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Health heroes: the women working to eliminate NTDs

Helen Hamilton, March 2016
A family group standing together.

“Neglected tropical diseases have a devastating impact, and the major burden is often carried by women”

What do Evodia from Cameroon, Abena from Ghana and Mariama from Guinea all have in common? They’re just three of the millions of women on the front line in the fight against infectious diseases of poverty.

Evodia is a community distributor for Mectizan®, a drug that protects communities form river blindness. She ensures that members of her community receive their annual treatment.

Abena is a mother of five, living in the village of Gyankobaa, a remote community that health services struggle to reach. She makes sure that when treatments to protect her family against neglected tropical diseases are distributed, her family takes them.

Mariama is a community nurse in the Labe region of Guinea Conakry. She delivers much-needed eye care services and trains community health workers on eye health.

Neglected tropical diseases (NTDs), such as trachoma and onchocerciasis, have a devastating impact on communities and families. The major burden of this is often carried by women.

But women like Evodia, Abena and Mariama are often also the front line of defence against these diseases – as health workers or volunteers, and as mothers, sisters, daughters, aunts and grandmothers, protecting their families from ill health.

 

A woman holding a measuring stick to determine treatment dosage, standing next to a family.
Evodia (far left), from Cameroon, holds a measuring stick to determine how many doses of treatment each person needs to protect against onchocerciasis.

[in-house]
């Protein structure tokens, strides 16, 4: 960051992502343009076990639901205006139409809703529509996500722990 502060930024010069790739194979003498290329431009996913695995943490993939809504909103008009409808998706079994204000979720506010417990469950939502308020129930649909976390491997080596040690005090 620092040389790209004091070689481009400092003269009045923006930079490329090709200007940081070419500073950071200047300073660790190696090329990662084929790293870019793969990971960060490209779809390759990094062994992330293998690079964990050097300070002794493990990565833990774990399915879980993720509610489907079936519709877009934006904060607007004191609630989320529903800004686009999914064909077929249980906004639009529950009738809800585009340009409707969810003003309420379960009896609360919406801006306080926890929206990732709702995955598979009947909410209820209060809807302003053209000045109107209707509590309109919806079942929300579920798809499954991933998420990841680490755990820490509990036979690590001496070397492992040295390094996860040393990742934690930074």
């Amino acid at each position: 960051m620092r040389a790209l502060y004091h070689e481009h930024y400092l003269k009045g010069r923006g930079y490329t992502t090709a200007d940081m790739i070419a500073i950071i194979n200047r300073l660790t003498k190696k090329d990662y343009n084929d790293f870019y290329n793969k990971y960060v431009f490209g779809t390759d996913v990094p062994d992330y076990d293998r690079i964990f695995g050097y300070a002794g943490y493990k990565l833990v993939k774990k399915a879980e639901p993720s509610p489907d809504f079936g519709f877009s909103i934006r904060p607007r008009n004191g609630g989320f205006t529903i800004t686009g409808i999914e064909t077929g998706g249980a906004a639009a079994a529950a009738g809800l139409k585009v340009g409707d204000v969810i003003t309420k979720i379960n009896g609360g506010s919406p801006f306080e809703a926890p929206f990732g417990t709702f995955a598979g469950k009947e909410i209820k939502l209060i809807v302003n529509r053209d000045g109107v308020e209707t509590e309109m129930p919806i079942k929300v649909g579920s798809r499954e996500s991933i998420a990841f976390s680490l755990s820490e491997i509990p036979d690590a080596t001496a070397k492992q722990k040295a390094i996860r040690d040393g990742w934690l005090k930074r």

Participation is a major barrier to tackling NTDs

Let’s take trachoma as an example. It’s the world’s most common infectious cause of blindness and like many other NTDs, is very much linked to living in poverty – in crowded and unclean environments with poor access to water, sanitation and hygiene services. Each episode of ‘active trachoma’ infection causes scarring on the inside of the eyelid and without treatment, this scarring can make the eyelashes turn inward, scraping against the eye and slowly causing blindness.

Trachoma infection is most common in children. This means that women, as primary caregivers, are much more exposed than men to episodes of infection over their lifetime.

At the same time, through activities such as hygiene promotion, acting as community health volunteers and workers and disseminating health information through peer networks, women are uniquely placed within their communities to lead efforts to combat diseases like trachoma. Often it is participation, not skillsets, that is the major barrier.

Studies from another blinding NTD, onchocerciasis (also known as river blindness), show that women’s involvement in and delivery of preventive treatment can yield significant successes.

The same review found that community members reported women’s networks and their soft skills were a major asset to the programme, with women being viewed as more committed, persuasive and more patient than men in the distribution of Mectizan. And in some cases, a lack of women’s involvement in delivery of these treatments was cited as one reason for the limited effectiveness in the distribution of community treatments.

Mariama the student supervisor and OCO at Labe Eye care unit wears a bright lime green work smock. She is looking through a machine, examining a man's eye.

Inclusion of women in NTD programmes

We know that elimination of trachoma and onchocerciasis is possible, and thanks to initiatives like the Global Trachoma Mapping Project we know where we need to target resources to eliminate these diseases.

But it requires more than just the usual calls for health promotion, political will and effective resource allocation. It requires the meaningful inclusion of women in the process as leaders and genuine participants, not simply service users or passive treatment recipients.

We need to establish more and stronger mechanisms for women’s active participation in NTD programmes. The participation of women like Evodia, Abena and Mariama in designing and implementing programmes that meet their needs and those of their communities is critical to achieving elimination of these diseases.

 

By Helen Hamilton, Policy Adviser at Sightsavers

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